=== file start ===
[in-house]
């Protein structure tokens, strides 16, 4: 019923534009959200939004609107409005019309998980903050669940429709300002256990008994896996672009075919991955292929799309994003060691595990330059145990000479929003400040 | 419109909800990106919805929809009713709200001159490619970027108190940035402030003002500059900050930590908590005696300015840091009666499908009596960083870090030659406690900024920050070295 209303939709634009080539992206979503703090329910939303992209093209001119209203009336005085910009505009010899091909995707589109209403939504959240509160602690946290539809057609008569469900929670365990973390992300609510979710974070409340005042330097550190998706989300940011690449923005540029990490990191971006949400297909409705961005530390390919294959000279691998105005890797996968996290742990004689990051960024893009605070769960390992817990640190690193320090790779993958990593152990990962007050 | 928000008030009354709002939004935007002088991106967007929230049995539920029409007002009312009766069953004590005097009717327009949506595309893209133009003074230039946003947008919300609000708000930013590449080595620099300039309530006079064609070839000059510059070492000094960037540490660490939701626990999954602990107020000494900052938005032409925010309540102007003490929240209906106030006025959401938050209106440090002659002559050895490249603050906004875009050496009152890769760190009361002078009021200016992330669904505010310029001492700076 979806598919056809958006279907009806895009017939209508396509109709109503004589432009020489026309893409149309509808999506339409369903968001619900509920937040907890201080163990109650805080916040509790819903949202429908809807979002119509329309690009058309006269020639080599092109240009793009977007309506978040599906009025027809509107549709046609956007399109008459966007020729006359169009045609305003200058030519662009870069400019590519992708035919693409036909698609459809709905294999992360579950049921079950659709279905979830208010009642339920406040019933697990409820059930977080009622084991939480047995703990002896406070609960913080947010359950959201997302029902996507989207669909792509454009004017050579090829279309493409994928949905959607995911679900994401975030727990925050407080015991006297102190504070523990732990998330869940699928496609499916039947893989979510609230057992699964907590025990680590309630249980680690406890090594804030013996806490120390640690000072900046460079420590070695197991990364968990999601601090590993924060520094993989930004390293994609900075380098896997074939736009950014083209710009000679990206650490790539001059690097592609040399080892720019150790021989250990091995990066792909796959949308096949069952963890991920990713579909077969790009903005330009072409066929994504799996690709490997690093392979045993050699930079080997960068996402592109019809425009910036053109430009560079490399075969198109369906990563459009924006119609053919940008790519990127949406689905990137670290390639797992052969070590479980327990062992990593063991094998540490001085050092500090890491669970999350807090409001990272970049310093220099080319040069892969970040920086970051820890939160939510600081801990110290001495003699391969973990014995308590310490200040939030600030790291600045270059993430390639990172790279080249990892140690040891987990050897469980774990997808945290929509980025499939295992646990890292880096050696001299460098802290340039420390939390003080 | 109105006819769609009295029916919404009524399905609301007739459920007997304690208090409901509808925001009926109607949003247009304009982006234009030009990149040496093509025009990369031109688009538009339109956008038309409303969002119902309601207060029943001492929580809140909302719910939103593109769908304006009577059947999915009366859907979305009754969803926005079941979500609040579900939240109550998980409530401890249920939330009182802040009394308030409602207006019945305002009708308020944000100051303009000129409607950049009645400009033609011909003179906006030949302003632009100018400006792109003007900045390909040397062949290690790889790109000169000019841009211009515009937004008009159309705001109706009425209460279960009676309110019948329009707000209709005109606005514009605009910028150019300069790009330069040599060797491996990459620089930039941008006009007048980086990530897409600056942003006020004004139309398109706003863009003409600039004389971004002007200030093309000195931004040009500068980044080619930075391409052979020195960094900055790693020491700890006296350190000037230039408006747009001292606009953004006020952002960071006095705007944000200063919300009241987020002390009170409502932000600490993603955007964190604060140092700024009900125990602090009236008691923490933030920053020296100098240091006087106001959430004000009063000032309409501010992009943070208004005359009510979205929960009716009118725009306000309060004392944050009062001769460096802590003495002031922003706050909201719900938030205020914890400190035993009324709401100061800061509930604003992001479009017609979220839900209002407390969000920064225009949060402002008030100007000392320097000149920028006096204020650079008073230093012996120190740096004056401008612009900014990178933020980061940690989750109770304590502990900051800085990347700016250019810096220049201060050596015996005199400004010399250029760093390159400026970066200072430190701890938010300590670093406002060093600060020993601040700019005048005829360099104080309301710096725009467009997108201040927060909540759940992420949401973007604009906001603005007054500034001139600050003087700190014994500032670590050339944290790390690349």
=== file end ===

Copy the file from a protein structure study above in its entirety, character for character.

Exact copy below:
[in-house]
């Protein structure tokens, strides 16, 4: 019923534009959200939004609107409005019309998980903050669940429709300002256990008994896996672009075919991955292929799309994003060691595990330059145990000479929003400040 | 419109909800990106919805929809009713709200001159490619970027108190940035402030003002500059900050930590908590005696300015840091009666499908009596960083870090030659406690900024920050070295 209303939709634009080539992206979503703090329910939303992209093209001119209203009336005085910009505009010899091909995707589109209403939504959240509160602690946290539809057609008569469900929670365990973390992300609510979710974070409340005042330097550190998706989300940011690449923005540029990490990191971006949400297909409705961005530390390919294959000279691998105005890797996968996290742990004689990051960024893009605070769960390992817990640190690193320090790779993958990593152990990962007050 | 928000008030009354709002939004935007002088991106967007929230049995539920029409007002009312009766069953004590005097009717327009949506595309893209133009003074230039946003947008919300609000708000930013590449080595620099300039309530006079064609070839000059510059070492000094960037540490660490939701626990999954602990107020000494900052938005032409925010309540102007003490929240209906106030006025959401938050209106440090002659002559050895490249603050906004875009050496009152890769760190009361002078009021200016992330669904505010310029001492700076 979806598919056809958006279907009806895009017939209508396509109709109503004589432009020489026309893409149309509808999506339409369903968001619900509920937040907890201080163990109650805080916040509790819903949202429908809807979002119509329309690009058309006269020639080599092109240009793009977007309506978040599906009025027809509107549709046609956007399109008459966007020729006359169009045609305003200058030519662009870069400019590519992708035919693409036909698609459809709905294999992360579950049921079950659709279905979830208010009642339920406040019933697990409820059930977080009622084991939480047995703990002896406070609960913080947010359950959201997302029902996507989207669909792509454009004017050579090829279309493409994928949905959607995911679900994401975030727990925050407080015991006297102190504070523990732990998330869940699928496609499916039947893989979510609230057992699964907590025990680590309630249980680690406890090594804030013996806490120390640690000072900046460079420590070695197991990364968990999601601090590993924060520094993989930004390293994609900075380098896997074939736009950014083209710009000679990206650490790539001059690097592609040399080892720019150790021989250990091995990066792909796959949308096949069952963890991920990713579909077969790009903005330009072409066929994504799996690709490997690093392979045993050699930079080997960068996402592109019809425009910036053109430009560079490399075969198109369906990563459009924006119609053919940008790519990127949406689905990137670290390639797992052969070590479980327990062992990593063991094998540490001085050092500090890491669970999350807090409001990272970049310093220099080319040069892969970040920086970051820890939160939510600081801990110290001495003699391969973990014995308590310490200040939030600030790291600045270059993430390639990172790279080249990892140690040891987990050897469980774990997808945290929509980025499939295992646990890292880096050696001299460098802290340039420390939390003080 | 109105006819769609009295029916919404009524399905609301007739459920007997304690208090409901509808925001009926109607949003247009304009982006234009030009990149040496093509025009990369031109688009538009339109956008038309409303969002119902309601207060029943001492929580809140909302719910939103593109769908304006009577059947999915009366859907979305009754969803926005079941979500609040579900939240109550998980409530401890249920939330009182802040009394308030409602207006019945305002009708308020944000100051303009000129409607950049009645400009033609011909003179906006030949302003632009100018400006792109003007900045390909040397062949290690790889790109000169000019841009211009515009937004008009159309705001109706009425209460279960009676309110019948329009707000209709005109606005514009605009910028150019300069790009330069040599060797491996990459620089930039941008006009007048980086990530897409600056942003006020004004139309398109706003863009003409600039004389971004002007200030093309000195931004040009500068980044080619930075391409052979020195960094900055790693020491700890006296350190000037230039408006747009001292606009953004006020952002960071006095705007944000200063919300009241987020002390009170409502932000600490993603955007964190604060140092700024009900125990602090009236008691923490933030920053020296100098240091006087106001959430004000009063000032309409501010992009943070208004005359009510979205929960009716009118725009306000309060004392944050009062001769460096802590003495002031922003706050909201719900938030205020914890400190035993009324709401100061800061509930604003992001479009017609979220839900209002407390969000920064225009949060402002008030100007000392320097000149920028006096204020650079008073230093012996120190740096004056401008612009900014990178933020980061940690989750109770304590502990900051800085990347700016250019810096220049201060050596015996005199400004010399250029760093390159400026970066200072430190701890938010300590670093406002060093600060020993601040700019005048005829360099104080309301710096725009467009997108201040927060909540759940992420949401973007604009906001603005007054500034001139600050003087700190014994500032670590050339944290790390690349």